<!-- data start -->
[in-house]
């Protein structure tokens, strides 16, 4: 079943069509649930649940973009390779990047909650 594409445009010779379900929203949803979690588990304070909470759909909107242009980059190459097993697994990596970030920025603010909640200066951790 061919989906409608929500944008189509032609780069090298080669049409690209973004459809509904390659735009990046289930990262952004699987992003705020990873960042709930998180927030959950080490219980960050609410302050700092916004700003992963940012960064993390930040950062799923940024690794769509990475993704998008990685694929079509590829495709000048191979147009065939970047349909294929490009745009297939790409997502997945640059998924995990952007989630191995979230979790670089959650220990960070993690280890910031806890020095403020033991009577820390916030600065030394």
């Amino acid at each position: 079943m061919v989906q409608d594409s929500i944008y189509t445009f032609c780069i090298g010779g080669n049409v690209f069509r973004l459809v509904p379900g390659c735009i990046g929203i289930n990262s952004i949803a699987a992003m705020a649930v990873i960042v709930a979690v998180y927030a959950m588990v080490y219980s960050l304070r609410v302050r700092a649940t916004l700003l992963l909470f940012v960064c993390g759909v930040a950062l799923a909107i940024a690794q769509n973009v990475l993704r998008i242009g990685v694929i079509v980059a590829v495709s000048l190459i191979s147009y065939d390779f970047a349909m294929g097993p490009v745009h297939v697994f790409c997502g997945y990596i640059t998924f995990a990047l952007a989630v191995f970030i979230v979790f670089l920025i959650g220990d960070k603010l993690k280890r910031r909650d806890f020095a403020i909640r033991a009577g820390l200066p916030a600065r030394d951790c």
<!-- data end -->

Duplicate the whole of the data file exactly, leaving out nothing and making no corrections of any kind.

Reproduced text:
[in-house]
């Protein structure tokens, strides 16, 4: 079943069509649930649940973009390779990047909650 594409445009010779379900929203949803979690588990304070909470759909909107242009980059190459097993697994990596970030920025603010909640200066951790 061919989906409608929500944008189509032609780069090298080669049409690209973004459809509904390659735009990046289930990262952004699987992003705020990873960042709930998180927030959950080490219980960050609410302050700092916004700003992963940012960064993390930040950062799923940024690794769509990475993704998008990685694929079509590829495709000048191979147009065939970047349909294929490009745009297939790409997502997945640059998924995990952007989630191995979230979790670089959650220990960070993690280890910031806890020095403020033991009577820390916030600065030394």
């Amino acid at each position: 079943m061919v989906q409608d594409s929500i944008y189509t445009f032609c780069i090298g010779g080669n049409v690209f069509r973004l459809v509904p379900g390659c735009i990046g929203i289930n990262s952004i949803a699987a992003m705020a649930v990873i960042v709930a979690v998180y927030a959950m588990v080490y219980s960050l304070r609410v302050r700092a649940t916004l700003l992963l909470f940012v960064c993390g759909v930040a950062l799923a909107i940024a690794q769509n973009v990475l993704r998008i242009g990685v694929i079509v980059a590829v495709s000048l190459i191979s147009y065939d390779f970047a349909m294929g097993p490009v745009h297939v697994f790409c997502g997945y990596i640059t998924f995990a990047l952007a989630v191995f970030i979230v979790f670089l920025i959650g220990d960070k603010l993690k280890r910031r909650d806890f020095a403020i909640r033991a009577g820390l200066p916030a600065r030394d951790c």